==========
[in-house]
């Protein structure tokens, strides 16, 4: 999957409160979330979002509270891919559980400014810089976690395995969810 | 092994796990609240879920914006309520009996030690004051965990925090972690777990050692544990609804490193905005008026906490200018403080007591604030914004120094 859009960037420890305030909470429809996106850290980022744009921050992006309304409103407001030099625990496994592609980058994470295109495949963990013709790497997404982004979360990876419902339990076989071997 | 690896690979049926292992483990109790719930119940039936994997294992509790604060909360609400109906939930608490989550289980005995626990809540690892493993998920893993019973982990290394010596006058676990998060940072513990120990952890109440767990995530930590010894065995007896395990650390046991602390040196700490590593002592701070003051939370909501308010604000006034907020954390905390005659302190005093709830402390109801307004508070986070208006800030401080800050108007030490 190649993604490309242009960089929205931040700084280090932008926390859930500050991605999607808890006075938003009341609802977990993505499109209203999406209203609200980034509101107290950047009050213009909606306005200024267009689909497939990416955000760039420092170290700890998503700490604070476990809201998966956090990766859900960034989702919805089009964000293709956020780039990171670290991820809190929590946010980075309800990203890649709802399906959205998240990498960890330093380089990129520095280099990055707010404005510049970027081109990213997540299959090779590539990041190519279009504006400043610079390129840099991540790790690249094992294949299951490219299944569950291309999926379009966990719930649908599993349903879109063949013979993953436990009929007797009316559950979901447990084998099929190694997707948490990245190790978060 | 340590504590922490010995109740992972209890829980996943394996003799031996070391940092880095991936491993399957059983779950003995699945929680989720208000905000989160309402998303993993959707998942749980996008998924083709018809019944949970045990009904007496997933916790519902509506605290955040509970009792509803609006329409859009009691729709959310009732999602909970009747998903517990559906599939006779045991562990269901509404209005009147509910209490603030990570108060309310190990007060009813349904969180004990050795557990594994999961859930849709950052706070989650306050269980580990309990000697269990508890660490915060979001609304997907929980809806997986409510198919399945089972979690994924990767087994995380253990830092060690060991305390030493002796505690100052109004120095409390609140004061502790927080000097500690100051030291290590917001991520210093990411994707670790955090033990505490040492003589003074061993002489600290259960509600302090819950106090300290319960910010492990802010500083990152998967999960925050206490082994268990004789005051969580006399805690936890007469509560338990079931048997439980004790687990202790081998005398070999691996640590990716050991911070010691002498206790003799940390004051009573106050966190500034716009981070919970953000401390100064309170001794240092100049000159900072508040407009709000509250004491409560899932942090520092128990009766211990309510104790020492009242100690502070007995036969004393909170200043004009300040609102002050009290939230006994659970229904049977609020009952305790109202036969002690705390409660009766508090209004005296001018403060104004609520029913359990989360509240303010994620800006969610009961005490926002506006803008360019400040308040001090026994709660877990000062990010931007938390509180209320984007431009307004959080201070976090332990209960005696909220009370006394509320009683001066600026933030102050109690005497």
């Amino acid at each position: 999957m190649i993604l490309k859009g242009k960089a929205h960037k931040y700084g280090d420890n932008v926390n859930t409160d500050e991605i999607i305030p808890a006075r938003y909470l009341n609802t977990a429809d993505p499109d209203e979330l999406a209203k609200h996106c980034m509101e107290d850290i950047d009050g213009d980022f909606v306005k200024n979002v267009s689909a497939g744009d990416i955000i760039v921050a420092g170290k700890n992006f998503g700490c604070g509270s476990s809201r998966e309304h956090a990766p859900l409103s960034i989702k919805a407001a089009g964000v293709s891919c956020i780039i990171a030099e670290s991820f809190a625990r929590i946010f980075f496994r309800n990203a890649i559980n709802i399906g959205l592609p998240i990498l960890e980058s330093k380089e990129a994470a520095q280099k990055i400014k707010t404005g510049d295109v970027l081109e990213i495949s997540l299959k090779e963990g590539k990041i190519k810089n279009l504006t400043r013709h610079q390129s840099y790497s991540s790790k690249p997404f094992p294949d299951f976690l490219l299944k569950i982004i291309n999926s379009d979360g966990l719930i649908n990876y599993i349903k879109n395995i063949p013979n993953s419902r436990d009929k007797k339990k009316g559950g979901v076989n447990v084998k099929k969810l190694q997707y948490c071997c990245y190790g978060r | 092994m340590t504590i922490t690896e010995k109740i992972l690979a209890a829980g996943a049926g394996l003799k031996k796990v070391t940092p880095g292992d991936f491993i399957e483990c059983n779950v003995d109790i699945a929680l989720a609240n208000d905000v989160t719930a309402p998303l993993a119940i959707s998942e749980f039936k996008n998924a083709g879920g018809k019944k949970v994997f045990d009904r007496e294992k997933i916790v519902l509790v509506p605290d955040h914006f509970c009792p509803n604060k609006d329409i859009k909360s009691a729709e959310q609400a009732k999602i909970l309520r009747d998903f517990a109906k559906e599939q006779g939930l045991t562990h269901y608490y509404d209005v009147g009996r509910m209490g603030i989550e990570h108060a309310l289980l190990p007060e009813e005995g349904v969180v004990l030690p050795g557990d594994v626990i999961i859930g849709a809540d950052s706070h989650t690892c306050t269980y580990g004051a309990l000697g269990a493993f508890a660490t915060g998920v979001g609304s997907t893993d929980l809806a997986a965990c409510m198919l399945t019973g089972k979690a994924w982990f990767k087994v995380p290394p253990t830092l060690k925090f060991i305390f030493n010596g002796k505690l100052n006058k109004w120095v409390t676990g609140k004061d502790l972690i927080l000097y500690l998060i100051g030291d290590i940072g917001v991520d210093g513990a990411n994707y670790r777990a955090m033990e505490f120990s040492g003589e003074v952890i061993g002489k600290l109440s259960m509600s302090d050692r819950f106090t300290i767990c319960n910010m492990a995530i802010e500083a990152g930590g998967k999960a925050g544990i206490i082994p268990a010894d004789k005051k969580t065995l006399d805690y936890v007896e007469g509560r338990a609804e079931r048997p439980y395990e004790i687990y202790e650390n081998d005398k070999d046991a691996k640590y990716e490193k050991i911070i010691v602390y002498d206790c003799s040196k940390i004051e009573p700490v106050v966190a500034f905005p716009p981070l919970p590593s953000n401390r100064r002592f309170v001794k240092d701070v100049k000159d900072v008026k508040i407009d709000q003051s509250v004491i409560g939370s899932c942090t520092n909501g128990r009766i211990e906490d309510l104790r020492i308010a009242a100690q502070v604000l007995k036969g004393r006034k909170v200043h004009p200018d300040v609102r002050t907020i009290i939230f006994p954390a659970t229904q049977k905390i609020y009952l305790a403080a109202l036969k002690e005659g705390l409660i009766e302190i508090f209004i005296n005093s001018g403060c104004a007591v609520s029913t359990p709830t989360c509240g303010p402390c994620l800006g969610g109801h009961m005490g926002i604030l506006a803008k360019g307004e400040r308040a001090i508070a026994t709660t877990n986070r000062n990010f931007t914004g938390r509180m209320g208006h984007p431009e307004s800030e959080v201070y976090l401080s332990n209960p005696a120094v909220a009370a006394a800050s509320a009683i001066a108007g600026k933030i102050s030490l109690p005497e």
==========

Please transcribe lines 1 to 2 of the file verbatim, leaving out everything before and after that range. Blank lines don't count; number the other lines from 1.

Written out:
[in-house]
């Protein structure tokens, strides 16, 4: 999957409160979330979002509270891919559980400014810089976690395995969810 | 092994796990609240879920914006309520009996030690004051965990925090972690777990050692544990609804490193905005008026906490200018403080007591604030914004120094 859009960037420890305030909470429809996106850290980022744009921050992006309304409103407001030099625990496994592609980058994470295109495949963990013709790497997404982004979360990876419902339990076989071997 | 690896690979049926292992483990109790719930119940039936994997294992509790604060909360609400109906939930608490989550289980005995626990809540690892493993998920893993019973982990290394010596006058676990998060940072513990120990952890109440767990995530930590010894065995007896395990650390046991602390040196700490590593002592701070003051939370909501308010604000006034907020954390905390005659302190005093709830402390109801307004508070986070208006800030401080800050108007030490 190649993604490309242009960089929205931040700084280090932008926390859930500050991605999607808890006075938003009341609802977990993505499109209203999406209203609200980034509101107290950047009050213009909606306005200024267009689909497939990416955000760039420092170290700890998503700490604070476990809201998966956090990766859900960034989702919805089009964000293709956020780039990171670290991820809190929590946010980075309800990203890649709802399906959205998240990498960890330093380089990129520095280099990055707010404005510049970027081109990213997540299959090779590539990041190519279009504006400043610079390129840099991540790790690249094992294949299951490219299944569950291309999926379009966990719930649908599993349903879109063949013979993953436990009929007797009316559950979901447990084998099929190694997707948490990245190790978060 | 340590504590922490010995109740992972209890829980996943394996003799031996070391940092880095991936491993399957059983779950003995699945929680989720208000905000989160309402998303993993959707998942749980996008998924083709018809019944949970045990009904007496997933916790519902509506605290955040509970009792509803609006329409859009009691729709959310009732999602909970009747998903517990559906599939006779045991562990269901509404209005009147509910209490603030990570108060309310190990007060009813349904969180004990050795557990594994999961859930849709950052706070989650306050269980580990309990000697269990508890660490915060979001609304997907929980809806997986409510198919399945089972979690994924990767087994995380253990830092060690060991305390030493002796505690100052109004120095409390609140004061502790927080000097500690100051030291290590917001991520210093990411994707670790955090033990505490040492003589003074061993002489600290259960509600302090819950106090300290319960910010492990802010500083990152998967999960925050206490082994268990004789005051969580006399805690936890007469509560338990079931048997439980004790687990202790081998005398070999691996640590990716050991911070010691002498206790003799940390004051009573106050966190500034716009981070919970953000401390100064309170001794240092100049000159900072508040407009709000509250004491409560899932942090520092128990009766211990309510104790020492009242100690502070007995036969004393909170200043004009300040609102002050009290939230006994659970229904049977609020009952305790109202036969002690705390409660009766508090209004005296001018403060104004609520029913359990989360509240303010994620800006969610009961005490926002506006803008360019400040308040001090026994709660877990000062990010931007938390509180209320984007431009307004959080201070976090332990209960005696909220009370006394509320009683001066600026933030102050109690005497």